- muscle weakness (particularly of the gluteals, quadriceps, calf and core stabilisers)
- muscle fatigue
- poor balance
- poor flexibility (particularly of the calf muscles)
- joint stiffness (particularly of the ankle, heel or foot)
- inappropriate footwear
- poor running technique
- inadequate diet
- leg length discrepancies
- being overweight
- menstrual disturbances
- poor bone density (i.e. osteoporosis or osteopenia)
Physiotherapy for a stress fracture of the foot
Physiotherapy treatment for patients with this condition is vital to hasten healing, prevent injury recurrence and ensure an optimal outcome. Treatment may comprise:
- soft tissue massage
- joint mobilization
- joint manipulation
- electrotherapy (e.g. ultrasound)
- dry needling
- the use of crutches
- the use of a protective boot or brace
- activity modification advice
- foot taping
- biomechanical correction (e.g. the use of orthotics)
- technique correction
- footwear advice
- exercises to improve strength, balance, flexibility and core stability
- a gradual return to running / activity plan
Other intervention for a stress fracture of the foot
Despite appropriate physiotherapy management, some patients with a stress fracture of the foot do not improve and require other intervention to ensure an optimal outcome. The treating physiotherapist or doctor can advise on the best course of management when this is the case. This may include further investigations such as X-rays, CT scan, MRI or bone scan, extended periods of plaster cast immobilization, use of crutches or protective boot, review with a podiatrist for possible orthotics or referral to appropriate medical authorities who can advise on any intervention that may be appropriate to improve the stress fracture of the foot. Occasionally, patients with this condition may require surgery to stabilize the stress fracture and aid healing.
Exercises for a stress fracture of the foot
The following exercises are commonly prescribed to patients with a stress fracture of the foot following the initial period of immobilisation. You should discuss the suitability of these exercises with your physiotherapist prior to beginning them. Generally, they should be performed 2 – 3 times daily once the physiotherapist has indicated it is safe to do so and only provided they do not cause or increase symptoms.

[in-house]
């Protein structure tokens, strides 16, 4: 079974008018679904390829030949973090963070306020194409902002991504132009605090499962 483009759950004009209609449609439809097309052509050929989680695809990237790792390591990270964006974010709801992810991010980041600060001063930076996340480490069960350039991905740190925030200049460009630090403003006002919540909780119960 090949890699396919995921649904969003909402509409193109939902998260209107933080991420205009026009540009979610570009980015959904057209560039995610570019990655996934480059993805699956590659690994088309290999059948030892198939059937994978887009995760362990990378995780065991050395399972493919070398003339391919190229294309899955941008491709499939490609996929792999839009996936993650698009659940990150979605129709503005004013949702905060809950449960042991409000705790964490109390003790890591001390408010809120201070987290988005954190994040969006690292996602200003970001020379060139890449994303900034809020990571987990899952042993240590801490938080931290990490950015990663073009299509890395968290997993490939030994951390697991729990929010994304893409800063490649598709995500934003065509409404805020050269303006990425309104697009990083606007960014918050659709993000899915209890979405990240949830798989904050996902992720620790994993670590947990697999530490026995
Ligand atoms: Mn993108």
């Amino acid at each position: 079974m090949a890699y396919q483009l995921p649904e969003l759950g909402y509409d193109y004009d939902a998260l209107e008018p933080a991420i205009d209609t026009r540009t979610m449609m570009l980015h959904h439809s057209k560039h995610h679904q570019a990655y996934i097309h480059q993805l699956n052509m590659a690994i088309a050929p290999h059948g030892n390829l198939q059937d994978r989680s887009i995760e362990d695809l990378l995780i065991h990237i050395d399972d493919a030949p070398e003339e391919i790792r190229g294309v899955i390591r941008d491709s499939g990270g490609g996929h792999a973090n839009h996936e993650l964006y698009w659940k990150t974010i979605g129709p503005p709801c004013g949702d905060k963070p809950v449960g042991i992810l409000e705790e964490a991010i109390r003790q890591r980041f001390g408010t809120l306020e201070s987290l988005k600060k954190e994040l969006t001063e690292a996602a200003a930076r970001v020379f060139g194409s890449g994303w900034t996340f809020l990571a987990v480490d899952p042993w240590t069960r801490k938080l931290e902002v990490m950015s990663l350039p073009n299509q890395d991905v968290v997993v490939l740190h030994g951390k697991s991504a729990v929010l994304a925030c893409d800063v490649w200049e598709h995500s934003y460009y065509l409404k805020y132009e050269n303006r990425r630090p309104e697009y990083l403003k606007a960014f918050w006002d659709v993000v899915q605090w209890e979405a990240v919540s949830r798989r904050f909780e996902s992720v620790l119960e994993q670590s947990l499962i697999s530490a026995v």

Your physiotherapist can advise when it is appropriate to begin the initial exercises and eventually progress to the intermediate and advanced exercises. As a general rule, addition of exercises or progression to more advanced exercises should take place provided there is no increase in symptoms
Foot & Ankle Up & Down
Move your foot and ankle up and down as far as possible and comfortable without pain (figure 2). Repeat 10 – 20 times provided there is no increase in symptoms.
Foot & Ankle In & Out
Move your foot and ankle in and out as far as possible and comfortable without pain (figure 3). Repeat 10 – 20 times provided there is no increase in symptoms.
Foot and Ankle Circles
Move your foot and ankle in a circle as large as possible and comfortable without pain (figure 4). Repeat 10 – 20 times in both clockwise and anticlockwise directions provided there is no increase in symptoms.
Rehabilitation Guide for a stress fracture of the foot
Find a Physio
Find a physiotherapist in your local area who can treat a foot stress fracture.
Physiotherapy products for a stress fracture of the foot
Some commonly recommended products by physiotherapists for patients with this condition include:
To purchase physiotherapy products for a foot stress fracture click on one of the above links or visit the PhysioAdvisor Shop.
Other Useful Exercises
- Read about Correct Footwear for running.
- Read about How to use Crutches correctly.
- View Do I Need Orthotics?
- View a Return to Running Program
- Wondering Why is My Injury Not Improving?
- Read about when to use Ice or Heat
- View our Foot Diagnosis Guide.